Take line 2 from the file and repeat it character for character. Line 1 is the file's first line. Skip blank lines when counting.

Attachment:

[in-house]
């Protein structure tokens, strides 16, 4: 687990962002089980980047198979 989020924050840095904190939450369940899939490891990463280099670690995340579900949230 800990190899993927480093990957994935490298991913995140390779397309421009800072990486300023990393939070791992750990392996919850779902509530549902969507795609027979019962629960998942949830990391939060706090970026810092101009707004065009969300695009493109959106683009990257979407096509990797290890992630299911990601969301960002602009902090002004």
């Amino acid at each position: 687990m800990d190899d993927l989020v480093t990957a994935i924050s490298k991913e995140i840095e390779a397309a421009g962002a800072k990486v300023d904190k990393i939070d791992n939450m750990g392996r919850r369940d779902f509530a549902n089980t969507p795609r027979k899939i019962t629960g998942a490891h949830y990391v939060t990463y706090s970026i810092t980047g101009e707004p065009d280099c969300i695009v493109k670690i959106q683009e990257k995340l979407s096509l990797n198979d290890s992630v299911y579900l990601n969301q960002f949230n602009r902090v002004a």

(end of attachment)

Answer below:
């Protein structure tokens, strides 16, 4: 687990962002089980980047198979 989020924050840095904190939450369940899939490891990463280099670690995340579900949230 800990190899993927480093990957994935490298991913995140390779397309421009800072990486300023990393939070791992750990392996919850779902509530549902969507795609027979019962629960998942949830990391939060706090970026810092101009707004065009969300695009493109959106683009990257979407096509990797290890992630299911990601969301960002602009902090002004």